Currency markets have inherent levels on which selling or buying activity persists. Identifying such levels allows based on historic performance allows to sell or, respectively, buy from such specific levels. However, selling levels can be broken through once many attempts to test the level have been made and the amount of selling from the level decreases with time. Conversely, the same can apply to buying levels.

Reaction patterns on such levels reflect the amount of “firepower” on such levels. As the “firepower” dwindles, so will the possibility of recurrent selling/buying from such levels.

Selling/buying levels are not pip-precise. On the contrary, they have a certain leeway of 10-20 pip depending on the currency and only in very unique cases are actually pip-precise. Movement beyond the buying/selling level and return back are sometimes called “false breakouts”.

The key to understanding the movements towards the key buying/selling levels is the trading volume which leads towards the “significance levels”. If the volume leading towards the significance level is increasing and is significant, then there is a higher chance that the level will be broken, even if not immediately, but after a 2nd or 3rd test. Low trading volume leading to the “significance level” means it is safer to presume that “significance level” will stand the test and respond in expected manner ( that is, either buying or selling). However, numerous tests on low trading volume with “decreasing firepower” response, will also lead to the “significance level” being broken. Note that the trading volume should be judged using currency futures and not any specific broker spot volume. You can use available platforms to review the currency futures volumes (e.g. Trade Station or ThinkorSwim) etc.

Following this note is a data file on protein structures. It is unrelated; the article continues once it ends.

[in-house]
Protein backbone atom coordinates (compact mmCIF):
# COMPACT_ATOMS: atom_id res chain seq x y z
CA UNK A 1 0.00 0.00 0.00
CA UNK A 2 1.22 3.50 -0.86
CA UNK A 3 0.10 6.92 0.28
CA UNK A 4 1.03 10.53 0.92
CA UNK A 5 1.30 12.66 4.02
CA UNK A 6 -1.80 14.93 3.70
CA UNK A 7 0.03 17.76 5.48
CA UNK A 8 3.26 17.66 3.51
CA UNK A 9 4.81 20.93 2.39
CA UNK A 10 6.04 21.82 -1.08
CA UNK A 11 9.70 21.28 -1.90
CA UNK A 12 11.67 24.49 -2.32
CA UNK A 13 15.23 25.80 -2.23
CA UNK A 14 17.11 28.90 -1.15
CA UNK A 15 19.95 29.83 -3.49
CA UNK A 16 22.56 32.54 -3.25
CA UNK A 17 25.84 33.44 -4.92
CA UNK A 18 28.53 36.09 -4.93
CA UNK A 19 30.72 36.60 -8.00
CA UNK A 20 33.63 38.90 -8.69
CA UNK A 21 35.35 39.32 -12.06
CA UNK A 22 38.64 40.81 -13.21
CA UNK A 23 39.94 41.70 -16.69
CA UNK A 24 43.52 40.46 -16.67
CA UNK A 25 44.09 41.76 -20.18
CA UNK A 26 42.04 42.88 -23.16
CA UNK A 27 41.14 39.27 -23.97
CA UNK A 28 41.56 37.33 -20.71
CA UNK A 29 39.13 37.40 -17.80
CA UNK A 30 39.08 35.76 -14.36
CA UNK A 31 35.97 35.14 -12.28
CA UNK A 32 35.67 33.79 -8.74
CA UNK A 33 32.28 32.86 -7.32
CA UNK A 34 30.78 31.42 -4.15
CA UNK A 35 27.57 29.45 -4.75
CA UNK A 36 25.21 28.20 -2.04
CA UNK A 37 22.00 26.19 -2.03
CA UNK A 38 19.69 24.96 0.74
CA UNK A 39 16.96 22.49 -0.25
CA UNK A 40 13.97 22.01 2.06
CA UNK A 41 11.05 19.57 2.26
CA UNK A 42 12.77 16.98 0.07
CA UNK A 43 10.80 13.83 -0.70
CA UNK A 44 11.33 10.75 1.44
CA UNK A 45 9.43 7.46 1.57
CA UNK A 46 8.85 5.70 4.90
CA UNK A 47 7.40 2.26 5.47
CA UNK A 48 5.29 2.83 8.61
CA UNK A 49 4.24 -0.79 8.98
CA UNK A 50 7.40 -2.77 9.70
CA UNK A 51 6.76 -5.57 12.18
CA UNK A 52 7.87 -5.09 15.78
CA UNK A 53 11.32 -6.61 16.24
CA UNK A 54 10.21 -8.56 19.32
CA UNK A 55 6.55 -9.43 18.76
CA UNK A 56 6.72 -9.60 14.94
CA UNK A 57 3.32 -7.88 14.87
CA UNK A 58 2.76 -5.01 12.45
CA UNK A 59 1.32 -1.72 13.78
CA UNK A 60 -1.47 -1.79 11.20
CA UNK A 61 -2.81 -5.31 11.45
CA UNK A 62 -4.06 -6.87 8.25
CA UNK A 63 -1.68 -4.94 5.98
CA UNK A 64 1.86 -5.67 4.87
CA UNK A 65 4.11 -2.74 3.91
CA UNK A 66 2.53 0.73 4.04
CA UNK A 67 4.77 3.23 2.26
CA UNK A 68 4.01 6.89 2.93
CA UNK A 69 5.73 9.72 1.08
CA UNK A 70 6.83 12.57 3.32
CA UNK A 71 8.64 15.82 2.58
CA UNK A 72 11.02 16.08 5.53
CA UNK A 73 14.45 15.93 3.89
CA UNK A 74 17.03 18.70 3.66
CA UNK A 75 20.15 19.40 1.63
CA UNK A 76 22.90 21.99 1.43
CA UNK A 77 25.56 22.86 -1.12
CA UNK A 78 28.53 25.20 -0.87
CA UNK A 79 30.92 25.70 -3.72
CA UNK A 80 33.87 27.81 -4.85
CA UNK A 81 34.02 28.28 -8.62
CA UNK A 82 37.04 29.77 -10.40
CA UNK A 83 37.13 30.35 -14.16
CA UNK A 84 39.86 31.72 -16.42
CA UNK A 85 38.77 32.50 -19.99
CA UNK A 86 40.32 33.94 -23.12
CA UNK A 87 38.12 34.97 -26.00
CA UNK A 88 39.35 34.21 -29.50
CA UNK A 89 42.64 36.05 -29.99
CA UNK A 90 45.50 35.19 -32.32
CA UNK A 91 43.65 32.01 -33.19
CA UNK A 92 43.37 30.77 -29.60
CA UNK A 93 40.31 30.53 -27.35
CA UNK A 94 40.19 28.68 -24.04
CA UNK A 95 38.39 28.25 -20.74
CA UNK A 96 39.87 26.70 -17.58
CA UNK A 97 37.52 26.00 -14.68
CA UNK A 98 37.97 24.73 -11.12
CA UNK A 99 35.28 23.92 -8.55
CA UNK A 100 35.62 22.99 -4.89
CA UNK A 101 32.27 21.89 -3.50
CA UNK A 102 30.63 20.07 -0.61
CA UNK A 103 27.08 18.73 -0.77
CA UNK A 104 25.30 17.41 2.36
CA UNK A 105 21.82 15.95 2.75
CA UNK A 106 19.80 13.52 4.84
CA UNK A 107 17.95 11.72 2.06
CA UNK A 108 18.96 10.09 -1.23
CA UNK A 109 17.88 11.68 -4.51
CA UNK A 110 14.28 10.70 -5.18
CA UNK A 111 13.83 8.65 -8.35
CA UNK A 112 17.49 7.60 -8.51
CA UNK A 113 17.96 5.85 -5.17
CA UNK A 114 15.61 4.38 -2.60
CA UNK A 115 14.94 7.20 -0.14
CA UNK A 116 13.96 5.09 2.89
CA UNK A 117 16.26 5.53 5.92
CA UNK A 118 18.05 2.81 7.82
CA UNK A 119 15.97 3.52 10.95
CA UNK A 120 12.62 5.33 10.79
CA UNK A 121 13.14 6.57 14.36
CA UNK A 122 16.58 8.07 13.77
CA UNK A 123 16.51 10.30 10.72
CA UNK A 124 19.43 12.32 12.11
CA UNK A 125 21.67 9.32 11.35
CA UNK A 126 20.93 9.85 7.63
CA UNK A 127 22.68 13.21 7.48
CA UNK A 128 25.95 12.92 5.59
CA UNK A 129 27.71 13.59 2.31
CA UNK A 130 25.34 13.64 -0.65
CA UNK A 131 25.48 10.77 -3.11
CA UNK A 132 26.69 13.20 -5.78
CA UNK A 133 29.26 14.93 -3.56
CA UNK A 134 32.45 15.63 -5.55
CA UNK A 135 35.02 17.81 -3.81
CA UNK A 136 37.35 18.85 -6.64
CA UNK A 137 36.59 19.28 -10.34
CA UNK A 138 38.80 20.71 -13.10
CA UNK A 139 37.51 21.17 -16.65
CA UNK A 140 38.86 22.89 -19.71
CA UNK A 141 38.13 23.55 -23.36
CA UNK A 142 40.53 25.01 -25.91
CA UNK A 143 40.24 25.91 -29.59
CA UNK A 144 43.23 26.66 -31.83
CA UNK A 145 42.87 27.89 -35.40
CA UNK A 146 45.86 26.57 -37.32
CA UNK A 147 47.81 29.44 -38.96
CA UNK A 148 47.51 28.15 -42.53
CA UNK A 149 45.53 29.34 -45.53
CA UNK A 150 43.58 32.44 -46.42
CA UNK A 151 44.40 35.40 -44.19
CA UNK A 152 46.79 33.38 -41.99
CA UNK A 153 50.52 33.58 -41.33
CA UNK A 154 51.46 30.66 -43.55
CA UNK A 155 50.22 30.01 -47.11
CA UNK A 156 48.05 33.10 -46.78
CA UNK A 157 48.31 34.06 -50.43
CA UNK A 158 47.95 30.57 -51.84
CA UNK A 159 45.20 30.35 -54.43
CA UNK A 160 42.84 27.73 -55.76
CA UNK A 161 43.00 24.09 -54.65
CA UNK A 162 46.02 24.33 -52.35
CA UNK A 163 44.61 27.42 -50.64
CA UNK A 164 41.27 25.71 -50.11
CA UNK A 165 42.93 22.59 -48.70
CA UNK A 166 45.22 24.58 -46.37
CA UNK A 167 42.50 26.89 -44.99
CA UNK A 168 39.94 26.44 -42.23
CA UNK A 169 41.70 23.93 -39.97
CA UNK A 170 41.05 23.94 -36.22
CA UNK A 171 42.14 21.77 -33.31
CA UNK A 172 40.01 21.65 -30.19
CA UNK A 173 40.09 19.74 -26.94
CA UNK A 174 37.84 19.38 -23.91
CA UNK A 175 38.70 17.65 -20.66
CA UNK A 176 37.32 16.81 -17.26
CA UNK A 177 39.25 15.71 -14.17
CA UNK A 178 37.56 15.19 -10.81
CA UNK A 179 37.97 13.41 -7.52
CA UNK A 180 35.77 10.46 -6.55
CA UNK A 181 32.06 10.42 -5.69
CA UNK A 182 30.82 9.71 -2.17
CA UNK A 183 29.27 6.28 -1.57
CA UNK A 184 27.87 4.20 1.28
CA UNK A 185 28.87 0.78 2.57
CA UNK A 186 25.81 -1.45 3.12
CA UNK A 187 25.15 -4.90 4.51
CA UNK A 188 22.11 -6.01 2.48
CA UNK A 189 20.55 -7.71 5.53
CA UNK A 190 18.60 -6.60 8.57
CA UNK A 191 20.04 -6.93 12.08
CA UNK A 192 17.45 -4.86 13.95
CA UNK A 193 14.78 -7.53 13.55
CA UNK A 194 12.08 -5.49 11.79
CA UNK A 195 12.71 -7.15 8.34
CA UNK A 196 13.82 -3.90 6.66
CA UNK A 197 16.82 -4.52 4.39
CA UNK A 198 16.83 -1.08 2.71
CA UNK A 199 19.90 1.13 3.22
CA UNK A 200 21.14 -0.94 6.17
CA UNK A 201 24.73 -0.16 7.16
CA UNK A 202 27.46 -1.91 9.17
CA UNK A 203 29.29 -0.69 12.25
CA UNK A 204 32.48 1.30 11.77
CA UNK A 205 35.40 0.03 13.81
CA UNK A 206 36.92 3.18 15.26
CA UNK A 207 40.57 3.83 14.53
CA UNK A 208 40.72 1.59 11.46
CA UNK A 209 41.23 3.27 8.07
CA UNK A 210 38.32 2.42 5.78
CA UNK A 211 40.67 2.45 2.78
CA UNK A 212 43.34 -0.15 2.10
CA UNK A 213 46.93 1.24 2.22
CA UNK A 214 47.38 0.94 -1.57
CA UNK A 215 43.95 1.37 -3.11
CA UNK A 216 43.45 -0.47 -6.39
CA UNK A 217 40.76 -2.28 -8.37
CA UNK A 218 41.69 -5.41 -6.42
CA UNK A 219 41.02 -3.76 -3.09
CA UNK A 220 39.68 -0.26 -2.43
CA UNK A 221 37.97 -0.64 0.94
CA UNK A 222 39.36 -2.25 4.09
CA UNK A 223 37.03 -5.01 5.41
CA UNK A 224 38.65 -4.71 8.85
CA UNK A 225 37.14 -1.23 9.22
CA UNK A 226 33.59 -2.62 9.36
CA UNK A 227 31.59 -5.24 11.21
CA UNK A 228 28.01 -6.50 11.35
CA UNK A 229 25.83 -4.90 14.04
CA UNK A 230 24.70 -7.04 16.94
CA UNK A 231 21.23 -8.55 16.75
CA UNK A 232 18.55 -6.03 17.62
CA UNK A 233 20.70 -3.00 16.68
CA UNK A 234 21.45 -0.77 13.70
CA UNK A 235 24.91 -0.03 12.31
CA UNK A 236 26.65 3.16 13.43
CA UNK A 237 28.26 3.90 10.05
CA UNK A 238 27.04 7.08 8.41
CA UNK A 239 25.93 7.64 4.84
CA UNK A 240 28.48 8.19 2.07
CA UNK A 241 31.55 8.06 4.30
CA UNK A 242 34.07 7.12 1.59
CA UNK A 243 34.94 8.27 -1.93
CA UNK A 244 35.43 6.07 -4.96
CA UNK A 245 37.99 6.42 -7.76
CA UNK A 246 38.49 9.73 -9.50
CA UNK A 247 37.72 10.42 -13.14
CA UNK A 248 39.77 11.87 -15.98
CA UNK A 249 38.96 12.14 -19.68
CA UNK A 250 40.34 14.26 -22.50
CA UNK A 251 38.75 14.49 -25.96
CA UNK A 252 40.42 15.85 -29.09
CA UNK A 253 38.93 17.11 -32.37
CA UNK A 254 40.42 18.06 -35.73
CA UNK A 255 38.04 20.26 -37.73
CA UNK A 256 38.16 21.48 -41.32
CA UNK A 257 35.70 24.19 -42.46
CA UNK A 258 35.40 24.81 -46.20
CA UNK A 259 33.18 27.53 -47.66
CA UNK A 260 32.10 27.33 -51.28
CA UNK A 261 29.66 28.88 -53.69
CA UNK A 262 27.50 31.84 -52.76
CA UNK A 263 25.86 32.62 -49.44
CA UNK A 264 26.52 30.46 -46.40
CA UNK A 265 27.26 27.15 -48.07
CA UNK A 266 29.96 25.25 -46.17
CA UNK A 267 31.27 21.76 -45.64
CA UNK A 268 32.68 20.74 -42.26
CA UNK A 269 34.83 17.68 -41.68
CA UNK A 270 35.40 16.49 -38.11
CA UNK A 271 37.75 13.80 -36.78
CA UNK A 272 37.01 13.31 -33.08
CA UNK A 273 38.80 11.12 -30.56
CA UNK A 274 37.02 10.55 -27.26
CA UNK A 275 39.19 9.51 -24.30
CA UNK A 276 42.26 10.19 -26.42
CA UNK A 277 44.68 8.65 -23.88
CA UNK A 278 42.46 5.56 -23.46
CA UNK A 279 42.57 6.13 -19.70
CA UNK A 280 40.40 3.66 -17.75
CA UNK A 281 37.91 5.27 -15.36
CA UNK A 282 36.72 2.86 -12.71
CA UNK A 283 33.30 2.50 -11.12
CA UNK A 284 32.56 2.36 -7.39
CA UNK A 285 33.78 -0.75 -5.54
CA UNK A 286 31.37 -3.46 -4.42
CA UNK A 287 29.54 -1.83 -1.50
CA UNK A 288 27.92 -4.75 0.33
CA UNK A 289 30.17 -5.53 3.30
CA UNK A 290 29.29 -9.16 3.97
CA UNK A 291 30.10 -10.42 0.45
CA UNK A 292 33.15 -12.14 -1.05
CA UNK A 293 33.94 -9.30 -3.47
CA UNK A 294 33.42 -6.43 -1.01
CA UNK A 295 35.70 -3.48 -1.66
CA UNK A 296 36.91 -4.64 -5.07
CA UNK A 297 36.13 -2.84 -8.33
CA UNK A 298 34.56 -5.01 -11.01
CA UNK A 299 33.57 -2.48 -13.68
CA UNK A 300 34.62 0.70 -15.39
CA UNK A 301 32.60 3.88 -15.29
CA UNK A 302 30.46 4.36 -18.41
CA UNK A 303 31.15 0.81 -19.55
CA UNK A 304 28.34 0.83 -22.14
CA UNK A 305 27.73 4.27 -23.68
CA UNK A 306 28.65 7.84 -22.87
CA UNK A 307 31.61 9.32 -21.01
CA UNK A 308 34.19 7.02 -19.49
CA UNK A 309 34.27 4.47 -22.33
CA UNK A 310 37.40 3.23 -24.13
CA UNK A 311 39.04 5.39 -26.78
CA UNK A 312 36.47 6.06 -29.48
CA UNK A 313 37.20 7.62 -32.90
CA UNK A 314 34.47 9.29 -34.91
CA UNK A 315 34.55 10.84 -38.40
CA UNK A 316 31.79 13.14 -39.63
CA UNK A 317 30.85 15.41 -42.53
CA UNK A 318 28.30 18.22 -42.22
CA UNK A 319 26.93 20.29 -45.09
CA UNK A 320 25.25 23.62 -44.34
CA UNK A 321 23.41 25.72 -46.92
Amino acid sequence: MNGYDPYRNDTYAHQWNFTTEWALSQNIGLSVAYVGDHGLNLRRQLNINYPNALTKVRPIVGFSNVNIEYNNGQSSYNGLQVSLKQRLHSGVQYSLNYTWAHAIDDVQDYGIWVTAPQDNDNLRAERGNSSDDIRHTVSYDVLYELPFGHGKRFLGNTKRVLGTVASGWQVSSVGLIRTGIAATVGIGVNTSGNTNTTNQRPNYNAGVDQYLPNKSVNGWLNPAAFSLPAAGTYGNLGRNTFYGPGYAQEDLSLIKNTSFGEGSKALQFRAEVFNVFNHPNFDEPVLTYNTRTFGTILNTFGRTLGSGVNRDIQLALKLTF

Let’s review a couple of examples on 1h, 3h, or 4h levels, as those are much more significant compared to lower timeframes of trading (10m or 30m charts).





This chart clearly shows a selling level on 1.1375 on EUR/USD futures or about 1.1360 level on EUR/USD spot respectively. You can see exactly 5 touch points from this level where the vertical dotted lines separate different days. It is clear that the first 3 touch points are very reactive, we see smaller trading volume leading to the selling point of 1.1375 and then much bigger volume on selling bars from this level. At the same time, we can notice that the trading volume selling from this level decreases in the 3rd and 4th touchpoint and it is getting broken on the 5th touch point by increasing buying volume. Especially 2nd and 3rd touchpoints show that the selling volume decreases, thus identifying that the firepower to sell from this level decreases. Even though the tests of this level come on small volume moving up, initially indicating no interest to buy more, the selling volume also decreases. Thus it was easy to break the level on the fifth touch point, with inceasing buying volume since all that could sell from 1.1375 was already sold.

Let’s look at the most recent example with EUR/USD again on the futures chart. Here you can see clear selling from 1.1450 level twice, with the previous “hump” selling on both 1.1450 and 1.1425. When the price was approaching 1.1425 and 1.1450 again, with the second “hump” as is seen on this chart, one could observe the market behavior on a lower time frame to identify if selling was indeed taking over to also short again from those levels:




If you were to look on the lower timeframe for 1.1450 and see that even though the movement up has been on inceasing volume, there was a nice selling bar on increasing volume within a 10m chart confirming that selling still exists here and short here respectively.

Happy Trading!
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